1. Introduction
 To the best of our knowledge, slant link rain fade models have not been classified broadly. In this work, we have prepared a taxonomy of the rain fade models for Earth–space links.
 A brief overview of each of the models selected is presented. In addition, we have provided algorithms of different models.
 Quantitative and qualitative characteristics of different models are organized in tables to review comparative studies.
 We noticed that each model was improved inherently and criticized the prototype by finding the inconveniences, and the specific characteristics are listed.
 Finally, the open research issues are summarized.
2. Background Study
2.1. Rain Attenuation Parameters
2.2. Earth–Space Link Budget
2.3. Rain Attenuation Anomalies: Breakpoint
2.4. Slant Path in Rain Cell
2.4.1. Rain Height
2.4.2. Effective Slant Path
2.5. Rainfall Rate Conversion
2.6. Rain Type
2.7. Rain Cell Size
2.8. Rainfall Rate Missing Data
2.8.1. Temporal Missing: Time Series (TS)
2.8.2. Temporal Missing: Generation by Synthetic Means
2.9. Effective Rainfall Rate
2.10. Raindrop Size Distribution
3. Models to Predict Slant Link Attenuation
 Empirical models: The model depends on experimental data findings rather than mathematically describable input–output relationships.
 Physical models: In the physical model, there exists some physical resemblance between the formulated rain attenuation model and the physical structure of rain.
 Statistical models: This type of model is built on the longterm data of rain attenuation, rainfall rate, and related atmospheric parameter statistical analysis.
 Fade slope models: In the fade slope model, a change in rain attenuation is determined from the fluctuations of measured experimental rain attenuation over time. These results can subsequently be used to forecast the attenuation of rain.
 Learningbased models: The learningbased rain attenuation is new in the domain of knowledge. Longterm rain attenuation and huge datasets of related parameters are used as the input to a learning network (i.e., artificial neural network) to train, and later this trained network (e.g., optimized weights) can be used to predict rain attenuation.
4. Review: Slant Links Rain Fade Models
4.1. Empirical Model
4.1.1. SAM
 (1)
 Calculate specific attenuation:$${\gamma}_{\mathrm{decay}}\left(R\right)=k{R}^{\alpha}\phantom{\rule{4pt}{0ex}}(\mathrm{dB}/\mathrm{km})$$
 (2)
 The rainfall rate varies along with the link, and the rainfall rate can be defined as:$$R\left(l\right)=\left\{\begin{array}{cc}{R}_{p}& {R}_{p}\le 10\phantom{\rule{4pt}{0ex}}\mathrm{mm}/\mathrm{h}\\ {R}_{p}{e}^{{\gamma}_{\mathrm{decay}}ln({R}_{p}/10)lcos\theta}& {R}_{p}\ge 10\phantom{\rule{4pt}{0ex}}\mathrm{mm}/\mathrm{h}\end{array}\right.$$$${L}_{S}=\frac{{H}_{R}{H}_{S}}{sin\theta}$$$${H}_{R}=\left\{\begin{array}{cc}4.8\hfill & \mathrm{if}\phantom{\rule{3.33333pt}{0ex}}\left\phi \right\le {30}^{\circ}\phantom{\rule{0.166667em}{0ex}}\phantom{\rule{4pt}{0ex}}\phantom{\rule{4pt}{0ex}}{\mathrm{R}}_{p}\le 10\phantom{\rule{4pt}{0ex}}\mathrm{mm}/\mathrm{h}\hfill \\ 7.80.1\left\phi \right\hfill & \mathrm{if}\phantom{\rule{3.33333pt}{0ex}}\left\phi \right\ge {30}^{\circ}\phantom{\rule{0.166667em}{0ex}}\phantom{\rule{4pt}{0ex}}\phantom{\rule{4pt}{0ex}}{\mathrm{R}}_{p}\ge 10\phantom{\rule{4pt}{0ex}}\mathrm{mm}/\mathrm{h}\hfill \end{array}\right.$$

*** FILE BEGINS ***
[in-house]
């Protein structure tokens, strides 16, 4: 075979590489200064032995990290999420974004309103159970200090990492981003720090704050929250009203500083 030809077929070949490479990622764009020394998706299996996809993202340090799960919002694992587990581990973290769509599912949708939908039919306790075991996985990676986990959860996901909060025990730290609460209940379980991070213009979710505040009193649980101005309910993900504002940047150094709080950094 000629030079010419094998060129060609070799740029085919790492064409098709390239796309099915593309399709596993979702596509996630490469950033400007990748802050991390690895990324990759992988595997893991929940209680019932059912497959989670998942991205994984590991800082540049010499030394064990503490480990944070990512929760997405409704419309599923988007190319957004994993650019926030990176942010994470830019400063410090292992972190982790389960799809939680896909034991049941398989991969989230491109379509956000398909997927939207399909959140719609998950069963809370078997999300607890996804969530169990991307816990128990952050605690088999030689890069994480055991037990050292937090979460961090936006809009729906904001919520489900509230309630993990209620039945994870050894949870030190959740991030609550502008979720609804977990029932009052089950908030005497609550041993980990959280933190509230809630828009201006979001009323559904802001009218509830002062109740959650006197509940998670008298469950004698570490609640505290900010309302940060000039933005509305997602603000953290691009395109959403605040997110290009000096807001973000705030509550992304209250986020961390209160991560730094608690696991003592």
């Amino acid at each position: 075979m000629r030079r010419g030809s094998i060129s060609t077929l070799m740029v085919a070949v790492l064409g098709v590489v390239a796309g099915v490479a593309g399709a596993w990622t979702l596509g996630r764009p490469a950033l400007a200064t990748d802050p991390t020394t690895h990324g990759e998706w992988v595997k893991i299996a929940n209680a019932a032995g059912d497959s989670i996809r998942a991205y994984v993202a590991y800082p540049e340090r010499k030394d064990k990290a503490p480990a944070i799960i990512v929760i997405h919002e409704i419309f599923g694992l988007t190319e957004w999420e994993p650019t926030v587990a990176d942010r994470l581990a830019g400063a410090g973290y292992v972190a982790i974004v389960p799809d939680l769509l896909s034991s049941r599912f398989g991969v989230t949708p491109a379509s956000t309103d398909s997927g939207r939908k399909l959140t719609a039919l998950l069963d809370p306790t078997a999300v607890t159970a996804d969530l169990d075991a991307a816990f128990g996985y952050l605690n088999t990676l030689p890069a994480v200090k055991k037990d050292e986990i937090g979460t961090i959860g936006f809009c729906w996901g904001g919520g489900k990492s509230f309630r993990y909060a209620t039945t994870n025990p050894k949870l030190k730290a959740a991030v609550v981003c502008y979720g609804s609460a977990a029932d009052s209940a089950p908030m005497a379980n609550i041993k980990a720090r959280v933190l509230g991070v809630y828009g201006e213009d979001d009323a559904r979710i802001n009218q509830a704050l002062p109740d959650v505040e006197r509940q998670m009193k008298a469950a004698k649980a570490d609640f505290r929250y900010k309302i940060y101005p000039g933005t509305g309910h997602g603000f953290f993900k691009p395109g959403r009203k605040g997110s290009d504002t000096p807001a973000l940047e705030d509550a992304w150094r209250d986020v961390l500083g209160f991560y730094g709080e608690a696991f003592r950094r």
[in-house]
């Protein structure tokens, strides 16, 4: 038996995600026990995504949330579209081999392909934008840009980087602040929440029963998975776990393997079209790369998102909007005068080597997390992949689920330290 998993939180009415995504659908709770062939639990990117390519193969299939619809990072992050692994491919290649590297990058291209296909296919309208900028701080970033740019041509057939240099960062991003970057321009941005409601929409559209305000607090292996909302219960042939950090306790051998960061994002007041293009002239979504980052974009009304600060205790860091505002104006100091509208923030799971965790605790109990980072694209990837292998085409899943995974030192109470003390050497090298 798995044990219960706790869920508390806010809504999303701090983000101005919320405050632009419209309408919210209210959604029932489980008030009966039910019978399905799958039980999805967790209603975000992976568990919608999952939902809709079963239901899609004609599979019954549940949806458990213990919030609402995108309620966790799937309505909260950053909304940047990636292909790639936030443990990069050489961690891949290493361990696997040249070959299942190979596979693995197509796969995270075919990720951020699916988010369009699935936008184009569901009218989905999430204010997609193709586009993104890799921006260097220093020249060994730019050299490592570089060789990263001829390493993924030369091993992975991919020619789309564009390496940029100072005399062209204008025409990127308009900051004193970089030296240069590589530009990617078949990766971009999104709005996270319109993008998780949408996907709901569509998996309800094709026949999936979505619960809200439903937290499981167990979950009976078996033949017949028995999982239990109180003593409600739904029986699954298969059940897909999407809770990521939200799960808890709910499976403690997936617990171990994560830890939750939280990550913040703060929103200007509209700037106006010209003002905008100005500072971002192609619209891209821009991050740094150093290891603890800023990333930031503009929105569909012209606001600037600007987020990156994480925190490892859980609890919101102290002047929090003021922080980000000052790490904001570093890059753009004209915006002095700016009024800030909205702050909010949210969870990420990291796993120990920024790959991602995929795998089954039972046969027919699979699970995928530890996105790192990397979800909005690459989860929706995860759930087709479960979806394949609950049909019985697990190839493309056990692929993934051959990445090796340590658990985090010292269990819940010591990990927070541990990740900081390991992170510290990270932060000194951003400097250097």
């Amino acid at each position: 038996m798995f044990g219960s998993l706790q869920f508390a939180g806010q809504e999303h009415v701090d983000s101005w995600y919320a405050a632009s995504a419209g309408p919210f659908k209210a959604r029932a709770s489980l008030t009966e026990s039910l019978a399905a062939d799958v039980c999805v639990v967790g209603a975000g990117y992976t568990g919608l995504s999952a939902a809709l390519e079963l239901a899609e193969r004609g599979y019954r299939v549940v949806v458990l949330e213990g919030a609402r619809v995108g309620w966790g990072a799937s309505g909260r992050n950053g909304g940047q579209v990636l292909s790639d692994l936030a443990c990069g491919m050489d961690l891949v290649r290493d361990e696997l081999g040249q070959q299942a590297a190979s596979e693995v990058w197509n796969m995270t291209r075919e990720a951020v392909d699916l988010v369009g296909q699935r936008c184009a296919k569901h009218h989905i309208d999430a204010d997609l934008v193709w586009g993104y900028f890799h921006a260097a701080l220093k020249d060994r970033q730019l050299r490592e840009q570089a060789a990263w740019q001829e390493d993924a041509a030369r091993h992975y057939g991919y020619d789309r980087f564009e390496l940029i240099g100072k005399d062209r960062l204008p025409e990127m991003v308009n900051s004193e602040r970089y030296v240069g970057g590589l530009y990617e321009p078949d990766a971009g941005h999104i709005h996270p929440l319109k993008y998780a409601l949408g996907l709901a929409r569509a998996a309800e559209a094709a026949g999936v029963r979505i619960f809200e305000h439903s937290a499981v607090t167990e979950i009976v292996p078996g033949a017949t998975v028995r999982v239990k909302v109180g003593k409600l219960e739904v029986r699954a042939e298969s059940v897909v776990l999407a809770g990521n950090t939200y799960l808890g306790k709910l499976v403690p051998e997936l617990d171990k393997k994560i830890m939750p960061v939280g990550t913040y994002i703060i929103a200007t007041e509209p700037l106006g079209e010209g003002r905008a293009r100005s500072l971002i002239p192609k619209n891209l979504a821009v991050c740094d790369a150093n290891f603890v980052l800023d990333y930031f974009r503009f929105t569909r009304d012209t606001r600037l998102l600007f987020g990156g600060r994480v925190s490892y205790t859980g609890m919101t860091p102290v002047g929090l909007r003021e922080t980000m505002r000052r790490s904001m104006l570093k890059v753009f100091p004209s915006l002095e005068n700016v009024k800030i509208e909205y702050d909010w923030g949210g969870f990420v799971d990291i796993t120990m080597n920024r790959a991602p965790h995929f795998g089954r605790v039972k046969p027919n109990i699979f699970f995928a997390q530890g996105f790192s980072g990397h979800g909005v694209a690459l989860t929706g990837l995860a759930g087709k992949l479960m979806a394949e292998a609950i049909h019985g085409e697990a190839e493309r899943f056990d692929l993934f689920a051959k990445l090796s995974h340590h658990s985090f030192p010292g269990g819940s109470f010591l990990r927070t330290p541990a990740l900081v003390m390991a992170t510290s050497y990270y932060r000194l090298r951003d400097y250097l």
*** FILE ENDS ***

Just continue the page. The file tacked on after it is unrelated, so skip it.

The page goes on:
(3)
 Finally the rain attenuation is determined by Equation (19):$$A\left({R}_{0}\right)=\left\{\begin{array}{cc}{R}_{p}^{\alpha}{L}_{S}\hfill & \mathrm{if}\phantom{\rule{3.33333pt}{0ex}}{R}_{p}\le 10\phantom{\rule{3.33333pt}{0ex}}\mathrm{mm}/\mathrm{h}\hfill \\ \frac{\left(k{R}_{p}^{\alpha}\right)(1exp\left[\alpha {\gamma}_{\mathrm{decay}}ln\left({R}_{p}/10\right){L}_{S}cos\theta \right])}{\alpha {\gamma}_{\mathrm{decay}}ln\left({R}_{p}/10\right)cos\theta}\hfill & \mathrm{if}\phantom{\rule{3.33333pt}{0ex}}{R}_{p}\ge 10\phantom{\rule{3.33333pt}{0ex}}\mathrm{mm}/\mathrm{h}\hfill \end{array}\right.$$
Algorithm 1: SAM Model [32] 
Advantages
Limitations
4.1.2. Singapore Model
Advantages
Limitations
Algorithm 2: Singapore Model [33] 

4.1.3. Garcia Lopez Model
Algorithm 3: Garcia Lopez Model [34] 

Advantages
Limitations
4.1.4. GSST Model
Advantages
Limitations
4.1.5. LU Model
Algorithm 4: GSST Model [66] 
 (1)
 The distribution of rainfall rate projection on the Earth is defined as:$$R(x,p)={R}_{max}\left(p\right){e}^{b\leftx{L}_{G}\right}$$
 (2)
 The attenuation along with the slant link:$$A\left(p\right)=k{\left[R\left(p\right)r\left(p\right)\right]}^{\alpha}{L}_{S}$$
 (3)
 The coefficients ${a}_{i}\phantom{\rule{0.166667em}{0ex}}(i=1,2,\dots ,6)$ are taken using the genetic algorithm (GA) and annealing algorithm; thus, exploiting the rain databank of the ITUR for the slant link:$$r\left(p\right)=3.78(1\frac{0.85{p}^{0.065}}{1+0.12{L}_{S}})R{\left(p\right)}^{0.56+\frac{1.51}{{L}_{S}}}$$
Algorithm 5: LU Model [68] 
//$\phantom{(}$ Assumption: abrupt change more than 1 dB is neglected $\phantom{(}$

Advantages
Limitations
4.1.6. Karasawa Model
Algorithm 6: Karasawa Model [88] 

Advantages
Limitations
4.1.7. Breakpoint Model
 (1)